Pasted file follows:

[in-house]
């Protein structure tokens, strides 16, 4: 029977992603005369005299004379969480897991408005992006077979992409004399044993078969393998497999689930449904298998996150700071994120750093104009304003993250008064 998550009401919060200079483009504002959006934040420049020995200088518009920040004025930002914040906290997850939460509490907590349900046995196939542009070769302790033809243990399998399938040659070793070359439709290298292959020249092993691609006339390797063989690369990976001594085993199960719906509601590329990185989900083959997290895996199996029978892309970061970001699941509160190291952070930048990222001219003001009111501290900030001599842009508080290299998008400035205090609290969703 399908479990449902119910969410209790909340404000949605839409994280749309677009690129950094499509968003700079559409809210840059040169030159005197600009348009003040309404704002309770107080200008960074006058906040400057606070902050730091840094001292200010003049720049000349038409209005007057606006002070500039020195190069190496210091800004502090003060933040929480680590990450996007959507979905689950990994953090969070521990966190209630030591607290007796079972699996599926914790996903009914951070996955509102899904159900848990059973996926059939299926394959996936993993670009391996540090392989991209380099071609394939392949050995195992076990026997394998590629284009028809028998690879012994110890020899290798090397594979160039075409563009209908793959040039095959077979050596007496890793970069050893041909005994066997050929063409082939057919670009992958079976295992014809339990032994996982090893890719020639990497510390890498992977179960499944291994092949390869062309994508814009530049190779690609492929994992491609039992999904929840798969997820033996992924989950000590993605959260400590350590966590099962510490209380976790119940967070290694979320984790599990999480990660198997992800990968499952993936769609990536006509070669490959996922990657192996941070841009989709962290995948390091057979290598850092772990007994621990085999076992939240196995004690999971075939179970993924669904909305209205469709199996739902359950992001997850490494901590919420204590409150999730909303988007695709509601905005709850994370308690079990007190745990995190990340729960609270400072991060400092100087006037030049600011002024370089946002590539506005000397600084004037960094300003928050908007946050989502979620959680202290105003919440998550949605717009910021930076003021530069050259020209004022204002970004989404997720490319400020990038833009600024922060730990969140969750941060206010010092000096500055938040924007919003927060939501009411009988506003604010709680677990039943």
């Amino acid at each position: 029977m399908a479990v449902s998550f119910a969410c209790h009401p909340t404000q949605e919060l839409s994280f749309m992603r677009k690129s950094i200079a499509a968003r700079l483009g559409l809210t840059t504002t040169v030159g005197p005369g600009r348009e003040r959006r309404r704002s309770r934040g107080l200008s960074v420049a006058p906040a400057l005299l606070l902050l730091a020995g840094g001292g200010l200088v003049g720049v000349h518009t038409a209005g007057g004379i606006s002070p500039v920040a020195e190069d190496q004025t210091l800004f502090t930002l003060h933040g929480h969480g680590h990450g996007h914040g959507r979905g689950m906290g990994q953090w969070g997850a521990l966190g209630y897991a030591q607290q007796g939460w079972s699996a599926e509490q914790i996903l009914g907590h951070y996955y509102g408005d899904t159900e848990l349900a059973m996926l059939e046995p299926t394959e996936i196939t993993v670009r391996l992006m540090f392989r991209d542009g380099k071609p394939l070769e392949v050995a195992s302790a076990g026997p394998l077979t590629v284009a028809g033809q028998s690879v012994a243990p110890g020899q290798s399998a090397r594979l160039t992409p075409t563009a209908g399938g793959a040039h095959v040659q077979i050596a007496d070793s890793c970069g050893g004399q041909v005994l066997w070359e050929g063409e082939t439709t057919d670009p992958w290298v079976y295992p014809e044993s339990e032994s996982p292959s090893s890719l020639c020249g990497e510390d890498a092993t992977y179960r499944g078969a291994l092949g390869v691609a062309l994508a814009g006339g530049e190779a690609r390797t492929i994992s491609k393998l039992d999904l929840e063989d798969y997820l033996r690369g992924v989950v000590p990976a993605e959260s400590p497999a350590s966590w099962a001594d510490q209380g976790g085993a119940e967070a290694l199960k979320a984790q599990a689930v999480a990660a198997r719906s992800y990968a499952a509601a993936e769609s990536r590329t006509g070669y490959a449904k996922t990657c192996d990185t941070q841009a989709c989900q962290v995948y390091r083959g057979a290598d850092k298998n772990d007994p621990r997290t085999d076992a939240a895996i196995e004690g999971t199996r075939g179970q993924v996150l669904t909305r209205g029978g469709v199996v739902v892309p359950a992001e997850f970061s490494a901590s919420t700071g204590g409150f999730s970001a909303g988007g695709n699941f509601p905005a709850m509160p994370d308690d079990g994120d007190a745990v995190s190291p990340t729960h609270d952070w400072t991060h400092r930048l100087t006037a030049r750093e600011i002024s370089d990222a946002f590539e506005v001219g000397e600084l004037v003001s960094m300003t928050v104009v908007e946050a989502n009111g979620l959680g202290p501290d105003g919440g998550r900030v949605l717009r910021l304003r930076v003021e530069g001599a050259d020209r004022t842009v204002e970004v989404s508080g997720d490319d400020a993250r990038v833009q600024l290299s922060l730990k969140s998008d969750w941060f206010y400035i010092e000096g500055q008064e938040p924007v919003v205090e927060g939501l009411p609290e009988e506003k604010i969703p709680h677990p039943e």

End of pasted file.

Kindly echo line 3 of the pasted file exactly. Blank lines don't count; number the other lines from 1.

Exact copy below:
């Amino acid at each position: 029977m399908a479990v449902s998550f119910a969410c209790h009401p909340t404000q949605e919060l839409s994280f749309m992603r677009k690129s950094i200079a499509a968003r700079l483009g559409l809210t840059t504002t040169v030159g005197p005369g600009r348009e003040r959006r309404r704002s309770r934040g107080l200008s960074v420049a006058p906040a400057l005299l606070l902050l730091a020995g840094g001292g200010l200088v003049g720049v000349h518009t038409a209005g007057g004379i606006s002070p500039v920040a020195e190069d190496q004025t210091l800004f502090t930002l003060h933040g929480h969480g680590h990450g996007h914040g959507r979905g689950m906290g990994q953090w969070g997850a521990l966190g209630y897991a030591q607290q007796g939460w079972s699996a599926e509490q914790i996903l009914g907590h951070y996955y509102g408005d899904t159900e848990l349900a059973m996926l059939e046995p299926t394959e996936i196939t993993v670009r391996l992006m540090f392989r991209d542009g380099k071609p394939l070769e392949v050995a195992s302790a076990g026997p394998l077979t590629v284009a028809g033809q028998s690879v012994a243990p110890g020899q290798s399998a090397r594979l160039t992409p075409t563009a209908g399938g793959a040039h095959v040659q077979i050596a007496d070793s890793c970069g050893g004399q041909v005994l066997w070359e050929g063409e082939t439709t057919d670009p992958w290298v079976y295992p014809e044993s339990e032994s996982p292959s090893s890719l020639c020249g990497e510390d890498a092993t992977y179960r499944g078969a291994l092949g390869v691609a062309l994508a814009g006339g530049e190779a690609r390797t492929i994992s491609k393998l039992d999904l929840e063989d798969y997820l033996r690369g992924v989950v000590p990976a993605e959260s400590p497999a350590s966590w099962a001594d510490q209380g976790g085993a119940e967070a290694l199960k979320a984790q599990a689930v999480a990660a198997r719906s992800y990968a499952a509601a993936e769609s990536r590329t006509g070669y490959a449904k996922t990657c192996d990185t941070q841009a989709c989900q962290v995948y390091r083959g057979a290598d850092k298998n772990d007994p621990r997290t085999d076992a939240a895996i196995e004690g999971t199996r075939g179970q993924v996150l669904t909305r209205g029978g469709v199996v739902v892309p359950a992001e997850f970061s490494a901590s919420t700071g204590g409150f999730s970001a909303g988007g695709n699941f509601p905005a709850m509160p994370d308690d079990g994120d007190a745990v995190s190291p990340t729960h609270d952070w400072t991060h400092r930048l100087t006037a030049r750093e600011i002024s370089d990222a946002f590539e506005v001219g000397e600084l004037v003001s960094m300003t928050v104009v908007e946050a989502n009111g979620l959680g202290p501290d105003g919440g998550r900030v949605l717009r910021l304003r930076v003021e530069g001599a050259d020209r004022t842009v204002e970004v989404s508080g997720d490319d400020a993250r990038v833009q600024l290299s922060l730990k969140s998008d969750w941060f206010y400035i010092e000096g500055q008064e938040p924007v919003v205090e927060g939501l009411p609290e009988e506003k604010i969703p709680h677990p039943e």